"We're losing the battle. More and more of them are lost every single week. And once they're lost, once they start that march to the safety net, they're done, they're done." ~ Joe Carbone of WorkPlace.org on the long-term unemployed.
Opening statement of then-Senator Herb Kohl (D-Wisconsin), Chairman of the hearing
While Americans were hit hard by this recession, the ramifications for older workers are particularly severe. Once older workers lost their jobs, they struggled far more than other groups to find work again. In 2007, less than one in four unemployed older workers was out of work for more than half a year. But only four years later, more than half of unemployed workers over 55 are confronting long-term unemployment.
As a bipartisan opinion in the New York Times over the weekend stated, this problem is, quote, ``nothing short of a national emergency.'' (The Human Disaster of Unemployment) One solution that shows real potential was developed in Connecticut by one of our witnesses here today, Joe Carbone. He has created an innovative program called Platform to Employment that works individually with those out of work to ensure that they have updated skills to thrive in today's economy. The program partners with local businesses to place these workers into internships. So far, 70 percent of those internships have turned into jobs. This program shows real promise to get people back to work and I believe it needs to be spread across the country.
However, it's also important that we look at some of the other reasons why older workers have been kept out of work for so long and address what we can do about it. We asked GAO to look into the issue and it found that employers are wary of hiring older workers, sometimes because they're concerned about health care costs, but other times because they assume that if one is over 55 or has been out of work, then your skills are not up to date.
GAO surveyed experts who highlighted a number of approaches the government could take to help address this problem. One suggested approach addressed in my Older Workers Opportunity Act would provide tax credits for businesses employing older workers with flexible work programs. Another area the experts mentioned is discrimination. Today I'm announcing my support for the Protecting Older Workers Against Discrimination Act (PDF from AARP) a bill authored by Senators Harkin and Grassley that is aimed at restoring the rights of older workers to pursue claims of age discrimination.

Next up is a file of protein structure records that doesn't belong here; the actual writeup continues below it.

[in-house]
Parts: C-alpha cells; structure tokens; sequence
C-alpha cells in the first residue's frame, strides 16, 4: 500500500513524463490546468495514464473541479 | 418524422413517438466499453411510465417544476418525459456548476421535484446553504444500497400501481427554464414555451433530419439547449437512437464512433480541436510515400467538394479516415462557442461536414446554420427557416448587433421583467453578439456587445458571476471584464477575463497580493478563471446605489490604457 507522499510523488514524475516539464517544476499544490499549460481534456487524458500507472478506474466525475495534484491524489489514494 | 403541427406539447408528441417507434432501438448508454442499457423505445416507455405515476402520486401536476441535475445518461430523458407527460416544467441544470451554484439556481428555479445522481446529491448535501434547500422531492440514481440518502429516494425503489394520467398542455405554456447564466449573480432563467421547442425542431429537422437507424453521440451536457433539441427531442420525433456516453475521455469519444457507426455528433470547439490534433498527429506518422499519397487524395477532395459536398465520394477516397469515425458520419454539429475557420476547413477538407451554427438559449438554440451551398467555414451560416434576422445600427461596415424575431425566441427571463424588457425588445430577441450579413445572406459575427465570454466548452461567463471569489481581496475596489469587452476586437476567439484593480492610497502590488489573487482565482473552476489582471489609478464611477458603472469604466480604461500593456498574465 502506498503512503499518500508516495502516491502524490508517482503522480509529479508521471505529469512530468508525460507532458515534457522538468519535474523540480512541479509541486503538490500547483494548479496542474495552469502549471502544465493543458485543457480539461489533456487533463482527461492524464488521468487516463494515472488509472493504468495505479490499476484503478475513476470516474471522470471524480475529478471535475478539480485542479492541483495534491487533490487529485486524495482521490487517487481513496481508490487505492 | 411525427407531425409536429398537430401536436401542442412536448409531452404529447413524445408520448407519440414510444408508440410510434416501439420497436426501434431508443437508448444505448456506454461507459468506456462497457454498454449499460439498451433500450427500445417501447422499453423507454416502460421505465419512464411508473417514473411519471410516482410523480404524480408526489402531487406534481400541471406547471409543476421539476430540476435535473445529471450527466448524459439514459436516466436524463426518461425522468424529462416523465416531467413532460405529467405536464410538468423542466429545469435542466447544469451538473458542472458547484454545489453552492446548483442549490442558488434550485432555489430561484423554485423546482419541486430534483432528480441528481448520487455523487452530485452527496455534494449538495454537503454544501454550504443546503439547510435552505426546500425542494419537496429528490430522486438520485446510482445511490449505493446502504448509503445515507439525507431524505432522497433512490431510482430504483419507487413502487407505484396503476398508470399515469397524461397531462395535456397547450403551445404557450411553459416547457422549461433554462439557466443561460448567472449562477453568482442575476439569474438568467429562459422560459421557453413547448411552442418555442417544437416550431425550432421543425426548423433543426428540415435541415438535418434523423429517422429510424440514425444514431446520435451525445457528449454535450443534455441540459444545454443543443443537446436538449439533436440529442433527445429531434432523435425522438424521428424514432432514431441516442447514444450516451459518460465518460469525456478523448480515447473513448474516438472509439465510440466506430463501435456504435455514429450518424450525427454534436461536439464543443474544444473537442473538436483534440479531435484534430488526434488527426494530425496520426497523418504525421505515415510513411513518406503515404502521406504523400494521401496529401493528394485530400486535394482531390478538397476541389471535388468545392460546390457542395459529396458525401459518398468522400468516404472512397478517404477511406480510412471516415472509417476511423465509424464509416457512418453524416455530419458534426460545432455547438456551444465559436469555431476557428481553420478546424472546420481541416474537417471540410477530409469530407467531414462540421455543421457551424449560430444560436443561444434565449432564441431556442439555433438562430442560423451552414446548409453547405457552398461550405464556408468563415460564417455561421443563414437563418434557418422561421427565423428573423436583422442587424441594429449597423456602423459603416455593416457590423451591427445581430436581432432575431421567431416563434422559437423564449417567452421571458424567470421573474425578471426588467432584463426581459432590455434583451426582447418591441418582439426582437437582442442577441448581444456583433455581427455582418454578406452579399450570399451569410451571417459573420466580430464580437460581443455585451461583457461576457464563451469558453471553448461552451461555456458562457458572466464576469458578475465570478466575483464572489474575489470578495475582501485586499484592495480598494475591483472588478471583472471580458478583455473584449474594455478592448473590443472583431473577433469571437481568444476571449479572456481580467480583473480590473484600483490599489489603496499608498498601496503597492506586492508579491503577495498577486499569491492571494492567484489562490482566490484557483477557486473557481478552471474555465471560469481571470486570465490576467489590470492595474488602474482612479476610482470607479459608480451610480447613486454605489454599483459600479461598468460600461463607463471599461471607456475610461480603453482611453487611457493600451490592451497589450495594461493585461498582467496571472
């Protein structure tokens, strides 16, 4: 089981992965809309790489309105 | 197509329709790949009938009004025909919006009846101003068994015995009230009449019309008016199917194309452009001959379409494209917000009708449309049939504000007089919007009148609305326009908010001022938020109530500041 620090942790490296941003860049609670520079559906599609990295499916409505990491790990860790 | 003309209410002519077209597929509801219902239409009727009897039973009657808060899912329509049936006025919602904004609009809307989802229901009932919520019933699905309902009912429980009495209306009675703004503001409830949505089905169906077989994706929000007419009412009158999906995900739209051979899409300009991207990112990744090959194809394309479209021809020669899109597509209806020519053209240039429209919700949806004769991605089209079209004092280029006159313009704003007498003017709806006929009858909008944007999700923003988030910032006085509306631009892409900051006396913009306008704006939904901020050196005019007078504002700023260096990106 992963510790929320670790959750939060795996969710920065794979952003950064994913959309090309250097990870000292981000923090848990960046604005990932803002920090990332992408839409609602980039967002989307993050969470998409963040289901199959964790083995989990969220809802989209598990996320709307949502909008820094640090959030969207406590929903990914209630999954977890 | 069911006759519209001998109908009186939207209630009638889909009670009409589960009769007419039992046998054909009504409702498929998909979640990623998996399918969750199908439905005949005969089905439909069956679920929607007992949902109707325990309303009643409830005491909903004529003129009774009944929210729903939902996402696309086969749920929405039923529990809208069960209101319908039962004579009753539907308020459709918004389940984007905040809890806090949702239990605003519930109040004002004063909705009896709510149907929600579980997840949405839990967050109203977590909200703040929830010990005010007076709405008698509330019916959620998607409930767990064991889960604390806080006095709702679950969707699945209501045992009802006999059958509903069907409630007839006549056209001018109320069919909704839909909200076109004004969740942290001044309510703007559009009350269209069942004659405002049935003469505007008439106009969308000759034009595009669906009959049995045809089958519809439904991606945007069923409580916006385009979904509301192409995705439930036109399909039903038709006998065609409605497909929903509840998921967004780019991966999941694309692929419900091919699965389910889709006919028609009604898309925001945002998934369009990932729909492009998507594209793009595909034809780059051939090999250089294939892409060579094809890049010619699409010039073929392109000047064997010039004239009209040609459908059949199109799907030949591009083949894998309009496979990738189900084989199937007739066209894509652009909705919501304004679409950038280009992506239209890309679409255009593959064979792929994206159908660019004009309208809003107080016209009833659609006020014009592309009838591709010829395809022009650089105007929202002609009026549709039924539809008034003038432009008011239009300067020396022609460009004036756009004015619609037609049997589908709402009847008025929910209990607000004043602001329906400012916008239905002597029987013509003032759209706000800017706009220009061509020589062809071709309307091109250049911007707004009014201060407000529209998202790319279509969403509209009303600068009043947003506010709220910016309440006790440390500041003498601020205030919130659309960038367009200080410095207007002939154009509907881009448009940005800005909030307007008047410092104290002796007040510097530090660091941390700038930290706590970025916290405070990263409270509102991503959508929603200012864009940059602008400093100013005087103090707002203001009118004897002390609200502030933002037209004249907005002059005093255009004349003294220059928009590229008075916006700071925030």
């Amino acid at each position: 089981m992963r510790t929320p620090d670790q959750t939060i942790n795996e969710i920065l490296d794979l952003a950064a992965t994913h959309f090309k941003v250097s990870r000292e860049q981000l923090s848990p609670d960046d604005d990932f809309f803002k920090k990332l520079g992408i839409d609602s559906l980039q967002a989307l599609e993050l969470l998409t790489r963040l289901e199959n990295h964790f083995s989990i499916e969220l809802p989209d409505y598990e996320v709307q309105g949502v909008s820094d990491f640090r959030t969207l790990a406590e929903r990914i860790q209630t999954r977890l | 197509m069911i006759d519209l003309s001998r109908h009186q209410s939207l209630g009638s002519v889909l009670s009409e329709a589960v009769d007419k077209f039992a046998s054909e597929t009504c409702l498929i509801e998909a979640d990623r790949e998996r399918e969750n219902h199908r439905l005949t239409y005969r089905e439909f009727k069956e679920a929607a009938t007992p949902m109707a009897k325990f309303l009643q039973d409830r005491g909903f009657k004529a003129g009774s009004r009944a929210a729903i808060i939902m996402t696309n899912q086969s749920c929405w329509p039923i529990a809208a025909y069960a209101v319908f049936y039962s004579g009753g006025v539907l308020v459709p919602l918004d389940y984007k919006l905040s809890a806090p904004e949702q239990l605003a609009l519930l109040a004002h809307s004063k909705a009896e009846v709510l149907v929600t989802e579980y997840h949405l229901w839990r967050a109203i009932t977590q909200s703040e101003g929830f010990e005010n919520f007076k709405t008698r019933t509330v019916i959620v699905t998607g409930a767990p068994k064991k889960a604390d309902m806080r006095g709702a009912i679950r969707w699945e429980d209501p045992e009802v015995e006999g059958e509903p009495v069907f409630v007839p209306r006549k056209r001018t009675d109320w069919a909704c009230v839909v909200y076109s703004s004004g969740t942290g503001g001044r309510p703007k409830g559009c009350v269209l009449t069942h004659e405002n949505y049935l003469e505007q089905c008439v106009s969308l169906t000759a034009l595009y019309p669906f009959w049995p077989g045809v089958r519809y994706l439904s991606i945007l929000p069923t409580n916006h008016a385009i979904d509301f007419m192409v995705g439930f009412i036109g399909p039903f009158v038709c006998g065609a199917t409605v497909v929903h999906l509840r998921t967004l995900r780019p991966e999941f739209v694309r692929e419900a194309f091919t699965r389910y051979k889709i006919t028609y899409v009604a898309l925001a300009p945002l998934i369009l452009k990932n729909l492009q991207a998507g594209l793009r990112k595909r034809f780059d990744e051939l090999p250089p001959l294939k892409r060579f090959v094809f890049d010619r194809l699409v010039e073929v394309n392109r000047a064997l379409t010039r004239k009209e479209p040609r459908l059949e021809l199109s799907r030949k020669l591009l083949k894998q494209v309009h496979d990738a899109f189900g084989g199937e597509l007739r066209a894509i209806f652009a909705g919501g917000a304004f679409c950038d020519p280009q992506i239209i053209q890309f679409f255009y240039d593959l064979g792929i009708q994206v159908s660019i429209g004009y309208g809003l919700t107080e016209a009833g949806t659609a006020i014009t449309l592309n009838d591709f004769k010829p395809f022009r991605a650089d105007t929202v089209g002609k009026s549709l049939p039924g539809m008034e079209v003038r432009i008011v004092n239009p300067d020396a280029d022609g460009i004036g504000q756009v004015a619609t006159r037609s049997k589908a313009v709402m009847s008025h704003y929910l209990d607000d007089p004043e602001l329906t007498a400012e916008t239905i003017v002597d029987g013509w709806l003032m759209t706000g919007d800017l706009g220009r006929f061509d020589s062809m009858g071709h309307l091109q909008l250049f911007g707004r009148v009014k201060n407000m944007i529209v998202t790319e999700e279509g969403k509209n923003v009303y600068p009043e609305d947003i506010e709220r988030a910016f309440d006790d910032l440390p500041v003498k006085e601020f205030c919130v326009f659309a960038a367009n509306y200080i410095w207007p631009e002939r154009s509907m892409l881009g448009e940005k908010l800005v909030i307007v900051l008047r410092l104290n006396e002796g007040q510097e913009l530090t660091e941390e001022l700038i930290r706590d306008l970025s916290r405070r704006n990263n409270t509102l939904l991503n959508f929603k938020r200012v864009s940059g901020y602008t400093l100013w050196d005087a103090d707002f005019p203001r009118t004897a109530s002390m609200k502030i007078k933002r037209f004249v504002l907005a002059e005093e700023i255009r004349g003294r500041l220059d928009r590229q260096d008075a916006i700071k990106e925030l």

One common theme we've heard is that older workers want to keep working, not only because they need the money, but because they want to remain relevant and productive members of society. We need to encourage this. Left unchecked, long-term unemployment among older workers is a problem that will continue to grow as our work force grays. In only four years from now, the Bureau of Labor Statistics projects that nearly one in four workers will be over the age of 55. We hope this hearing raises awareness about this growing problem and provides some solutions to consider."
Statement of Sheila Whitelaw, an unemployed older worker: A Philadelphia woman who has been out of work for more than two years. She has served as executive director for three nonprofits, worked as a nanny and office manager, and spent over a decade in the retail industry.
Ms. Whitelaw: I am British by birth and, I'm proud to say, an American citizen. I have been an executive director of three nonprofit organizations. I have also worked as a nanny and an office manager and have spent over a dozen years in the retail sector. I have been promoted in many of the jobs I have had and have never been fired. I have an impeccable work history, but now I am out of work and no one will hire me.
I came to this country with a bachelor's degree in English literature. I married and had two daughters. We moved from the city of Philadelphia to the suburbs so that my daughters could receive a great education. Once my children got a bit older, I decided I needed to go back to work. I found a position as an office manager and stayed for eight years. I then worked for three nonprofit arts organizations.
My final position as executive director was cut short as my daughter was diagnosed with leukemia. Our family moved out to Seattle for five months so that my daughter could receive a bone marrow transplant.
Upon returning to Philadelphia, I cared for my daughter for another year. I was in more of a caregiving mode and at that time I found a part-time nanny position. I stayed with the family for four years and then decided that I missed working with adults and found a job selling women's clothing. In my 12 years at the boutique, I worked my way up from sales associate to manager. But, unfortunately, in January 2010 the store lost its lease and the owner decided not to reopen.
I applied for unemployment benefits and was approved. Then came the hardest part of all, looking for work as an older worker. I didn't know how long it might take to find a job, the economy was in such bad shape. These past two years have been a complete nightmare. I have sent out hundreds of resumes and made many cold calls, as well as attending job fairs. I spend several hours every single day, including weekends, searching for openings on the Internet. I have had over 15 interviews, but rarely have I received a response.
I gather that many employers can calculate my age by looking at my resume or looking me up on line. Many applications require that I put my date of birth to even submit the forms, and I suspect I am weeded out in that process. I have also stopped putting the date of the boutique closure on my application for fear that employers will see how long I have been out of work and judge me because of that.